Over a few beers the other week we found ourselves making a list of pubs we love and find ourselves longing to be in.
It’s not The Best Pubs, it’s not a Top Ten, it’s just some pubs we like enough to feel wistful for. We’ve been tinkering with it since and decided to share it.
The City Arms, Cardiff
10–12 Quay St, CF10 1EA
This is, in fact, the pub where we had the conversation. It was our first visit but love at first pint. The perfect mix of old school, new school, cask and keg, it just felt completely right to us. Worn in and unpretentious, but not curmudgeonly, and serving a revelatory point of Brains Bitter. (Not SA.) Is it an institution? We assume it’s an institution.
The Brunswick Inn, Derby
1 Railway Terrace, DE1 2RU
We loved this first time, and it’s still great. Flagstones, pale cask ale, cradling corners, a view over the railway, and the murmur of lovely local accents. Worth breaking a train journey for.
The Rutland Arms, Sheffield
86 Brown St, S1 2BS
Sheffield generally, of course, but this pub in particular appeals more every time we visit. Young staff stamp their personalities, but that doesn’t seem to put off older customers who load the jukebox up with distinctly unhip oldies. Local beer, worn wood, stained glass, and stained carpets. And that diffused light that sits just right with a pint at two in the afternoon.
The Royal Oak, Borough, London
44 Tabard St, SE1 4JU
Look, when we say Harvey’s Royal Oak is the best pub in London, we’re sort of joking, and clearly expressing a personal preference. But also, it is the best pub in London. Permanent mild and Sussex Best, salt beef sandwiches, saggy-trousered cockneys telling rambling anecdotes, and violinists sipping at post-rehearsal halves. A pub that feels as if it ought to be a few more miles out, and a few decades ago.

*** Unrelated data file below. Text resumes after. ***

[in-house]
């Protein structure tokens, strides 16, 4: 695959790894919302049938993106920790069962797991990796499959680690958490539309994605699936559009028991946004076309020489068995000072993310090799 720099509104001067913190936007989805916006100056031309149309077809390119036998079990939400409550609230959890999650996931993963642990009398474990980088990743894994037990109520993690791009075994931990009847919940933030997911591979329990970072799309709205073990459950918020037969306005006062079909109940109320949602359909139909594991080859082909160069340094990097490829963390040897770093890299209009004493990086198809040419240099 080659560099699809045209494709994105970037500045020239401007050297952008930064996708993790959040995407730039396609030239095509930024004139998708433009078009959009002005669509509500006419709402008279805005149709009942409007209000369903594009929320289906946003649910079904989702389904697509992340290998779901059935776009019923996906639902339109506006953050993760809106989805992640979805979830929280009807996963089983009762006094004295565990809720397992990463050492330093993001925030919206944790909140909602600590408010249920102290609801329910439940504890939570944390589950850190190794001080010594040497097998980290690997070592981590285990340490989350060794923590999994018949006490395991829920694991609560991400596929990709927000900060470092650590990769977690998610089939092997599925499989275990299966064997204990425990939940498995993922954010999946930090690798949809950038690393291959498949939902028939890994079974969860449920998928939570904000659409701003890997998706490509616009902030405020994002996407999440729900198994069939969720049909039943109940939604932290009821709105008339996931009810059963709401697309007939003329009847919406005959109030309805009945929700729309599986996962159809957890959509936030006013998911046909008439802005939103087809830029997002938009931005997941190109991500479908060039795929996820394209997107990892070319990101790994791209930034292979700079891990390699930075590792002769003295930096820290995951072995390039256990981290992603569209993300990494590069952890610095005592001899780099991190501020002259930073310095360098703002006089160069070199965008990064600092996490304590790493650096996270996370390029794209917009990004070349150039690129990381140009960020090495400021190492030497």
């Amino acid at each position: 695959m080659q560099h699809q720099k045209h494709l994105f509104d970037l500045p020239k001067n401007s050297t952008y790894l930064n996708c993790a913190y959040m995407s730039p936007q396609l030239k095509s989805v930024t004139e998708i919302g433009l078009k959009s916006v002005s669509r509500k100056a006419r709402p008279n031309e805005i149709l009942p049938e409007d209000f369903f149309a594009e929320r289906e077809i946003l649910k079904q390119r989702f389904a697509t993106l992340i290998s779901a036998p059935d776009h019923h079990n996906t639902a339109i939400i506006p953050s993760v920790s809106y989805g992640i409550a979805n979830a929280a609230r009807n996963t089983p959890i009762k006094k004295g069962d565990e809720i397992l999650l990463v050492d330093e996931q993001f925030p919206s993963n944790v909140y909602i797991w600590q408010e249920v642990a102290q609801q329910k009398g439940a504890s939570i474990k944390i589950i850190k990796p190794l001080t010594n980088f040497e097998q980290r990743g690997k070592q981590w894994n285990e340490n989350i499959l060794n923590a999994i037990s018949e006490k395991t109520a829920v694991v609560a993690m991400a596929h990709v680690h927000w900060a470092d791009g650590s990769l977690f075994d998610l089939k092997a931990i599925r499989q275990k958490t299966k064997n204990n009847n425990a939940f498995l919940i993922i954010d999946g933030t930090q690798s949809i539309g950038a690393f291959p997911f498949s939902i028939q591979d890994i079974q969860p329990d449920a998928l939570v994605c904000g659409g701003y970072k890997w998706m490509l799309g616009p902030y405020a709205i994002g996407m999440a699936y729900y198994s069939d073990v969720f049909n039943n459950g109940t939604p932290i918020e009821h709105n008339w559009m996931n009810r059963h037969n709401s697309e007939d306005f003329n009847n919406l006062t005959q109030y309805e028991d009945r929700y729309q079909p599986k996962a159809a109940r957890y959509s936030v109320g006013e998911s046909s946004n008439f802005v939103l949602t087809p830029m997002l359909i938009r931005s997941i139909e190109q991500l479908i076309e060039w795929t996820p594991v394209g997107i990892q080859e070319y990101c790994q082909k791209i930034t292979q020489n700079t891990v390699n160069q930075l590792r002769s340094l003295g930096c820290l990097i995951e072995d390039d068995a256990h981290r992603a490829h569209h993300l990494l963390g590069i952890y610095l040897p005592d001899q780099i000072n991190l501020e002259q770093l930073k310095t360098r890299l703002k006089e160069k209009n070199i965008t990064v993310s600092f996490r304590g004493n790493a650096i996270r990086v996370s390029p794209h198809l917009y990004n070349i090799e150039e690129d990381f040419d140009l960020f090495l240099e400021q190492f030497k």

The Ship and Mitre, Liverpool
133 Dale St, L2 2JH
We were drawn to this one by the beauty of the building, a grubby grey inter-war incisor tooth sticking up at the side of a flyover. Of course it turned out to be a great pub everyone else already knew about. There’s cask ale, keg, Belgian and German bottles, and a hatch chucking out junk food. It’s not posh, it’s not rough, just straightforwardly decent. We don’t hesitate to recommend it when asked for Liverpool tips and so far nobody has complained.
The Marble Arch, Manchester
73 Rochdale Rd, M4 4HY
We can’t go to Manchester without popping in here, just like every other out-of-town beer geek visiting the city. The interior is legendarily beautiful, the beer has a cult following, but the pub is also a local boozer, even if the people who use it that way don’t always live nearby anymore, as a bloke called Paddy once explained to us from the next table.
The Bartons Arms, Birmingham
144 High St, Aston, B6 4UP
We keep thinking about this pub even though we’ve only been once. A cathedral. A legend. A landmark. The beer was good (Oakham) but the real joy is knowing it survived against the odds, a Victorian work of art surrounded by bad post-war development; and in its details: Snob screens, mosaics, tiles, stained glass, paintings… Every surface is a delight.
The Star Inn, Crowlas
What more can we say about this one? We love it, and we miss it. We especially miss Trink and Potion 9.
The Cumberland Arms, Newcastle upon Tyne
James Place Street, Ouseburn, NE6 1LD
With a whole city to explore we couldn’t resist going back here multiple times in one week. Again, there’s a pleasure in its incongruity: an old pub cast adrift from the community it once served, but still lovely and lively. Dog walkers, teenage domino players, hippies, hikers, ordinary mums and dads taking a break on the school run… Idyllic. (And across the road, Ralph Erskine’s remarkable Byker Wall estate.)
The Great Western, Wolverhampton
Corn Hill, WV10 0DG
Batham’s, Holden’s, bread rolls, pork pies, pork scratchings, and an old man in a flat cap staring into a pint of mild as if it was broadcasting vital information. Railway memorabilia on the walls. Somewhere in the other room, a long angry tale in which both parties kept turning round to each and saying things, and then being turned round to and told they couldn’t turn round and say that. This pub really did seem magical to us.
* * *
So, that’s our list. Are there some common characteristics? Maybe…
- good beer, even full-on craft (def 2)…
- …but almost coy about it.
- A greater than average occurrence of mild.
- And of pies, rolls, dirty great sandwiches.
- Carpets, curtains, dark wood, flagstones, tiles.
- Near railway lines, wasteland, industrial estates, main roads.
- Unrefurbed, or wearing their refurbs lightly.
Do feel free to post your own list below.